- Healthcare data security is an ever-evolving area, with covered entities constantly working to ensure that they have the necessary tools in place to keep patient data safe.
Over the past year, data breaches continued to be a hot topic in healthcare, with a larger focus on ransomware and how that may affect organizations. The latest round of OCR HIPAA audits has also captured the attention of HealthITSecurity.com’s readers, and will likely continue into 2017 as more entities come under scrutiny.
The push for interoperability and mobility has also affected covered entities and their business associates. More providers and hospitals are looking toward smartphones, tablets, and other devices to improve patient care and simplify daily operations. However, mobile security issues will naturally arise, and organizations need to ensure that PHI security is not compromised in the push to stay innovative.
HealthITSecurity.com readers have been working hard all year to ensure they are brushed up on the latest techniques for maintaining HIPAA compliance and what the potential data security threats may be.
Here is our countdown of the top 10 articles of 2016.
After promising for months to release details on Phase 2 of its HIPAA audit program, the Office for Civil Rights (OCR) announced in March what the next steps would be and how organizations needed to prepare themselves for a potential audit.
There will be a three step process, starting with a small desk audit and then a more in-depth desk audit. The in-depth desk audit will review organizations’ compliance with the various HIPAA security, privacy, and breach notification rules. The final phase will include a more general audit examining broad HIPAA compliance across all aspects of the healthcare organization.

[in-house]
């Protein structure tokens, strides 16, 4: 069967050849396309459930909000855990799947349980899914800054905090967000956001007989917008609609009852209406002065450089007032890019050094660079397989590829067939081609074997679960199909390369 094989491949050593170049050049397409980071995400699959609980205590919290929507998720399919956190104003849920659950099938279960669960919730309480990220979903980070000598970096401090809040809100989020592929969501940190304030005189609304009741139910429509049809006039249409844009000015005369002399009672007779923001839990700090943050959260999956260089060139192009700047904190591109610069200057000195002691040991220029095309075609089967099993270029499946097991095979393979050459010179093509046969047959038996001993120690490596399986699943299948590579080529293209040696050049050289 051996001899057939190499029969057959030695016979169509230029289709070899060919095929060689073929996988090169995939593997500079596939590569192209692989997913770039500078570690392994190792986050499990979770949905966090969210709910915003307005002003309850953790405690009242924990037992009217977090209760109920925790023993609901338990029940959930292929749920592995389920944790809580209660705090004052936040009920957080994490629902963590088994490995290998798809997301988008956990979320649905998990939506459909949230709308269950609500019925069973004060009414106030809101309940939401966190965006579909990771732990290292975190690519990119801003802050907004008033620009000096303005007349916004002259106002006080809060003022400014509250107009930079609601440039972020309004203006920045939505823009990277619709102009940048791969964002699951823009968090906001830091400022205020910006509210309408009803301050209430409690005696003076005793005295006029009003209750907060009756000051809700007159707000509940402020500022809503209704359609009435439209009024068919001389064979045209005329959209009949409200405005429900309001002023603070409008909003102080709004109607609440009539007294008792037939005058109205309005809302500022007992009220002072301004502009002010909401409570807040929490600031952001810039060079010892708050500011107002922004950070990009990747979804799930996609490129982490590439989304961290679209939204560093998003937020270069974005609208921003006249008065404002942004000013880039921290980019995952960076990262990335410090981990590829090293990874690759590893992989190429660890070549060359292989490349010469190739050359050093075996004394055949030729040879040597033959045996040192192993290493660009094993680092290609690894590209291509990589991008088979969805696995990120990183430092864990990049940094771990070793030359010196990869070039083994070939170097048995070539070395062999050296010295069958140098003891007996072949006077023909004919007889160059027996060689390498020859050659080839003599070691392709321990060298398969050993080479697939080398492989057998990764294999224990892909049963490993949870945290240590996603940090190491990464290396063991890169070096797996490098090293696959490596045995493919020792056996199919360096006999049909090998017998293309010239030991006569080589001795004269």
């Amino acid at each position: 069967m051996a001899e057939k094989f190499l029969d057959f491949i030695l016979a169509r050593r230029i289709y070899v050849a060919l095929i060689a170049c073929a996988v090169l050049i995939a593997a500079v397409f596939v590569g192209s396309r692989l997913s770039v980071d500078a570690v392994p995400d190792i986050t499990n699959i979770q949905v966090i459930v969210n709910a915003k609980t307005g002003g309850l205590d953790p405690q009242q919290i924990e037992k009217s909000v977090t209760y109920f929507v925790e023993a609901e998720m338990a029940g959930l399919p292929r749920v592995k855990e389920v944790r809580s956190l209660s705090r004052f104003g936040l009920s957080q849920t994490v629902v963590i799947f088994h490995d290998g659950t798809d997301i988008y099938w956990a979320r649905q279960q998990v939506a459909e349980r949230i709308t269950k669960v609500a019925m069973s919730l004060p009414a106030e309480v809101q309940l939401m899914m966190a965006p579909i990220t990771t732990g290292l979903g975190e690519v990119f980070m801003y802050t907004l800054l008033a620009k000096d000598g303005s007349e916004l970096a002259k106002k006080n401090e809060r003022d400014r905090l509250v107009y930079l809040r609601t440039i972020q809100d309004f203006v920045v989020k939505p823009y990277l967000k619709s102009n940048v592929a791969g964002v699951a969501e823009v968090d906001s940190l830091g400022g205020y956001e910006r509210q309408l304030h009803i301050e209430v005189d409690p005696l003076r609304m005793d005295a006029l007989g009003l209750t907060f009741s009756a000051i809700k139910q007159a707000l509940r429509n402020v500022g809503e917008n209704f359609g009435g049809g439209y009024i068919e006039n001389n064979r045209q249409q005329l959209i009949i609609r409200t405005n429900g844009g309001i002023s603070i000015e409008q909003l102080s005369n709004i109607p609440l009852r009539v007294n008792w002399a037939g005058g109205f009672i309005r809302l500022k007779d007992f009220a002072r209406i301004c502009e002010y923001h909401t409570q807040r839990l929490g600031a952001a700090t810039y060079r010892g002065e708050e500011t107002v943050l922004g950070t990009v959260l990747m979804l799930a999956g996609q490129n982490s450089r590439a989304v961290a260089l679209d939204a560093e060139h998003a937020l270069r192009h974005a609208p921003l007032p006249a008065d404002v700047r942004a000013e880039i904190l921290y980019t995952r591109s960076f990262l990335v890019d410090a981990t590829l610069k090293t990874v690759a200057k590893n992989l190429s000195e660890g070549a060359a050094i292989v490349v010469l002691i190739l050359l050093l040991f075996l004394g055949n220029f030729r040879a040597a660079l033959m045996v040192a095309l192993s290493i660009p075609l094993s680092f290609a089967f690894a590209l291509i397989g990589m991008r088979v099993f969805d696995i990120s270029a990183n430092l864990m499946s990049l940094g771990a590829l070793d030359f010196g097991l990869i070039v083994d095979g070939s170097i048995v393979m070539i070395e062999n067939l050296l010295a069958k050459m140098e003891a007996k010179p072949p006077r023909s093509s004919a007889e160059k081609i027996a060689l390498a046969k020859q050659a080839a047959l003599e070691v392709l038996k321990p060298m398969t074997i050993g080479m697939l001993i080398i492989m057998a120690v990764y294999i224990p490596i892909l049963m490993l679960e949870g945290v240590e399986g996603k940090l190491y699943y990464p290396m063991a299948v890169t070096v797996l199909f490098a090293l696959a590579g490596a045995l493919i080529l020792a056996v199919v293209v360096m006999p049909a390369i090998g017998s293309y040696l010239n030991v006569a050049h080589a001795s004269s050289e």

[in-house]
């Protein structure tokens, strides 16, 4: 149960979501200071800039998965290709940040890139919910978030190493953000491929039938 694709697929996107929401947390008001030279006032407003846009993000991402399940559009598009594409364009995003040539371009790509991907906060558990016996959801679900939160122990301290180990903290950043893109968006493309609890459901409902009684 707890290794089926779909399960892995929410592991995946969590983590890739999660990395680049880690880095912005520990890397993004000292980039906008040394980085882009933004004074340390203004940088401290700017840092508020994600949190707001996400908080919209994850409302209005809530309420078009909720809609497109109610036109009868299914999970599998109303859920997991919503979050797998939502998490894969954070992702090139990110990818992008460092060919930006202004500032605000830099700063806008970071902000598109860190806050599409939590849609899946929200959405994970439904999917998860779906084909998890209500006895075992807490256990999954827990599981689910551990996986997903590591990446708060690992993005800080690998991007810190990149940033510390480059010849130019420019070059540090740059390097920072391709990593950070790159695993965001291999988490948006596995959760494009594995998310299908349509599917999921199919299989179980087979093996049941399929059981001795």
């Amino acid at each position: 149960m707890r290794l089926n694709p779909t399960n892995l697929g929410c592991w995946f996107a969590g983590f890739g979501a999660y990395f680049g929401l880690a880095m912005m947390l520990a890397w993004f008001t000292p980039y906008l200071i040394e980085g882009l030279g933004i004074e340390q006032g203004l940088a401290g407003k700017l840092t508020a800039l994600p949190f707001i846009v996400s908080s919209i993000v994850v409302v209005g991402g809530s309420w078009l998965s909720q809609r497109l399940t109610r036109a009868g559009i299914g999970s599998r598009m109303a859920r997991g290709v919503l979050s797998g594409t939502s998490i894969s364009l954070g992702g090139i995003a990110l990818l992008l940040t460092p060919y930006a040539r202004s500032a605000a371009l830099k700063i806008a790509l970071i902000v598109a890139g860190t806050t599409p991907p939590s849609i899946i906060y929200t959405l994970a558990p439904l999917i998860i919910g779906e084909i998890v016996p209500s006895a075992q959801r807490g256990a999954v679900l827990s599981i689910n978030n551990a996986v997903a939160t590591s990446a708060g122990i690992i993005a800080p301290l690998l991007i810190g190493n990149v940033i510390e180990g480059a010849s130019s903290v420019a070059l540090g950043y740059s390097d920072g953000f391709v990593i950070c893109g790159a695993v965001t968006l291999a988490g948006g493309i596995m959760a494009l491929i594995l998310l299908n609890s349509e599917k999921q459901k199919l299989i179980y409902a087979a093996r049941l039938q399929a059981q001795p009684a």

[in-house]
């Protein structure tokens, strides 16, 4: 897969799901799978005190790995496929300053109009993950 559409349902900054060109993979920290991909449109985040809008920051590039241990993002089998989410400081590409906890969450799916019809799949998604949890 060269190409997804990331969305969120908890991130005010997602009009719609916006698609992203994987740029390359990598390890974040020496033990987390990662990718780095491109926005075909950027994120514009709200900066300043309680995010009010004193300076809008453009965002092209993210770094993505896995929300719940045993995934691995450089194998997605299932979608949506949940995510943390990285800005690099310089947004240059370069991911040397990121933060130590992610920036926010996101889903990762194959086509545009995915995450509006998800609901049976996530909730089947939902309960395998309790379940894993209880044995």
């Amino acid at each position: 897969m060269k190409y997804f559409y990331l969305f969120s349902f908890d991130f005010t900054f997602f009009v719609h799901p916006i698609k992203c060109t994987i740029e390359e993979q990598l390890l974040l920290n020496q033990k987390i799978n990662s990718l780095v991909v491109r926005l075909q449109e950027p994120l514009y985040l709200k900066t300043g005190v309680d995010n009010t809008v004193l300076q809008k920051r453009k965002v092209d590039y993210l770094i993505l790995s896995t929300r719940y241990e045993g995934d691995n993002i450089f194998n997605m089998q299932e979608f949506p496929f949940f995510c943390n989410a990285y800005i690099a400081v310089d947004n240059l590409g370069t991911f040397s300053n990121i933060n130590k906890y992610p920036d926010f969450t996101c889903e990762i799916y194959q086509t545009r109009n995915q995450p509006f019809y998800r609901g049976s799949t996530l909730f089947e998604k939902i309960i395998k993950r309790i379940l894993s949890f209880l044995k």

“The aggregated results of the audits will enable OCR to better understand compliance efforts with particular aspects of the HIPAA Rules,” OCR explained on its website. “Generally, OCR will use the audit reports to determine what types of technical assistance should be developed and what types of corrective action would be most helpful.”
Even before the release of Phase 2, organizations had been planning ahead and working to ensure that they would be HIPAA compliant.
HealthITSecurity.com contributor Keith Tyson discussed key steps for covered entities and business associates, and how a combination of the right tools, policies, and enforcement, healthcare organizations can better minimize cyber risk.
Properly implementing corrective steps, having a security incident management plan, and updating a security program following environmental changes are a few of the recommended steps to keep your healthcare organization’s data security up to date.
To gain a better perspective of how healthcare organizations approach data security and HIPAA regulations, HealthITSecurity.com quizzed readers earlier this year about their current approach to HIPAA compliance and their use of mobile technology and secure messaging.
External data security threats, employee training, and evolving technology were all top concerns for HIPAA compliance.
In terms of OCR HIPAA audits, 43 percent of respondents said that technical safeguards were the most difficult aspect, while 39 percent said administrative safeguards were the most difficult.
For mobile technology, 45 percent of those surveyed said that it was “very important” to their practice, while nearly one-third of respondents said that mobile device usage was “important,” and 12 percent calling it “very unimportant.”
Are you unsure of how HIPAA regulations apply to mobile devices?